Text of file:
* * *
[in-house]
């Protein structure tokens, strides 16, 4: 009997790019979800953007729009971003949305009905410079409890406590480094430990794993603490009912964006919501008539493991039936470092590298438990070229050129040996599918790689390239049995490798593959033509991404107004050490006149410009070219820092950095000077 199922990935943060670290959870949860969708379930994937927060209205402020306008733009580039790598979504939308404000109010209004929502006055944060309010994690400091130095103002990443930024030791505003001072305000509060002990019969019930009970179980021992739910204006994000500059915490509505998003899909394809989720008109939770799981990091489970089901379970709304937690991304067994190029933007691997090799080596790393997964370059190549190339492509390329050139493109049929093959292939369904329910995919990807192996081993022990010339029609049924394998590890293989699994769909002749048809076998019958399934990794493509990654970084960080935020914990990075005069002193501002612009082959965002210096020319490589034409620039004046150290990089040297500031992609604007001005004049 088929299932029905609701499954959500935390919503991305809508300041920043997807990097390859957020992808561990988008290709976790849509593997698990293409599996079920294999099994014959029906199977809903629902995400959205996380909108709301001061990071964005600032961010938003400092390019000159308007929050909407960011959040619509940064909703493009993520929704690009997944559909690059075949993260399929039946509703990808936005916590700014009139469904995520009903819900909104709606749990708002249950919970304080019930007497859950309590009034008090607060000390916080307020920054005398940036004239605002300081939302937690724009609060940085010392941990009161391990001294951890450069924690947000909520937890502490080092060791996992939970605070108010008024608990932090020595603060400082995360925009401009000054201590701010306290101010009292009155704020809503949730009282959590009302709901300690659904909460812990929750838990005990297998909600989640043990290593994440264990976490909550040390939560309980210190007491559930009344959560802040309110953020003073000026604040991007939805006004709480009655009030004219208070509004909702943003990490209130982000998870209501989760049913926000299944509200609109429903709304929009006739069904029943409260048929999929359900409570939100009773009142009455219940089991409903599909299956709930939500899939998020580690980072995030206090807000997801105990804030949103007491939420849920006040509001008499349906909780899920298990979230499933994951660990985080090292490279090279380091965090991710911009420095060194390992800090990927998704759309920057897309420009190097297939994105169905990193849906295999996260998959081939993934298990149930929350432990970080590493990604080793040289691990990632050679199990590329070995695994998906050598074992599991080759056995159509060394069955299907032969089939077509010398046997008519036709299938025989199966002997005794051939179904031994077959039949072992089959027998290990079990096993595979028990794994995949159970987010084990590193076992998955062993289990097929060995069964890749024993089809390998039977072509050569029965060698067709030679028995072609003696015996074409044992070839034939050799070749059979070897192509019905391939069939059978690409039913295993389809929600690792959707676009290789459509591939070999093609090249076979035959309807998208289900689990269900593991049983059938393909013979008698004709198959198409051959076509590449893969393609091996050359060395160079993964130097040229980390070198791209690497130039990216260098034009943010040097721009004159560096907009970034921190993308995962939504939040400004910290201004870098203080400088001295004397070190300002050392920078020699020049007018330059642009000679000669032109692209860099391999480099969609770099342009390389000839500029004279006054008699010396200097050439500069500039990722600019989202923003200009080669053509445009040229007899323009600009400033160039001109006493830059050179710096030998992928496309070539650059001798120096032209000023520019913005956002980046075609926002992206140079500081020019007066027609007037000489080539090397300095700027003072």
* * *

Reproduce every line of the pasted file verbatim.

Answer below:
[in-house]
């Protein structure tokens, strides 16, 4: 009997790019979800953007729009971003949305009905410079409890406590480094430990794993603490009912964006919501008539493991039936470092590298438990070229050129040996599918790689390239049995490798593959033509991404107004050490006149410009070219820092950095000077 199922990935943060670290959870949860969708379930994937927060209205402020306008733009580039790598979504939308404000109010209004929502006055944060309010994690400091130095103002990443930024030791505003001072305000509060002990019969019930009970179980021992739910204006994000500059915490509505998003899909394809989720008109939770799981990091489970089901379970709304937690991304067994190029933007691997090799080596790393997964370059190549190339492509390329050139493109049929093959292939369904329910995919990807192996081993022990010339029609049924394998590890293989699994769909002749048809076998019958399934990794493509990654970084960080935020914990990075005069002193501002612009082959965002210096020319490589034409620039004046150290990089040297500031992609604007001005004049 088929299932029905609701499954959500935390919503991305809508300041920043997807990097390859957020992808561990988008290709976790849509593997698990293409599996079920294999099994014959029906199977809903629902995400959205996380909108709301001061990071964005600032961010938003400092390019000159308007929050909407960011959040619509940064909703493009993520929704690009997944559909690059075949993260399929039946509703990808936005916590700014009139469904995520009903819900909104709606749990708002249950919970304080019930007497859950309590009034008090607060000390916080307020920054005398940036004239605002300081939302937690724009609060940085010392941990009161391990001294951890450069924690947000909520937890502490080092060791996992939970605070108010008024608990932090020595603060400082995360925009401009000054201590701010306290101010009292009155704020809503949730009282959590009302709901300690659904909460812990929750838990005990297998909600989640043990290593994440264990976490909550040390939560309980210190007491559930009344959560802040309110953020003073000026604040991007939805006004709480009655009030004219208070509004909702943003990490209130982000998870209501989760049913926000299944509200609109429903709304929009006739069904029943409260048929999929359900409570939100009773009142009455219940089991409903599909299956709930939500899939998020580690980072995030206090807000997801105990804030949103007491939420849920006040509001008499349906909780899920298990979230499933994951660990985080090292490279090279380091965090991710911009420095060194390992800090990927998704759309920057897309420009190097297939994105169905990193849906295999996260998959081939993934298990149930929350432990970080590493990604080793040289691990990632050679199990590329070995695994998906050598074992599991080759056995159509060394069955299907032969089939077509010398046997008519036709299938025989199966002997005794051939179904031994077959039949072992089959027998290990079990096993595979028990794994995949159970987010084990590193076992998955062993289990097929060995069964890749024993089809390998039977072509050569029965060698067709030679028995072609003696015996074409044992070839034939050799070749059979070897192509019905391939069939059978690409039913295993389809929600690792959707676009290789459509591939070999093609090249076979035959309807998208289900689990269900593991049983059938393909013979008698004709198959198409051959076509590449893969393609091996050359060395160079993964130097040229980390070198791209690497130039990216260098034009943010040097721009004159560096907009970034921190993308995962939504939040400004910290201004870098203080400088001295004397070190300002050392920078020699020049007018330059642009000679000669032109692209860099391999480099969609770099342009390389000839500029004279006054008699010396200097050439500069500039990722600019989202923003200009080669053509445009040229007899323009600009400033160039001109006493830059050179710096030998992928496309070539650059001798120096032209000023520019913005956002980046075609926002992206140079500081020019007066027609007037000489080539090397300095700027003072």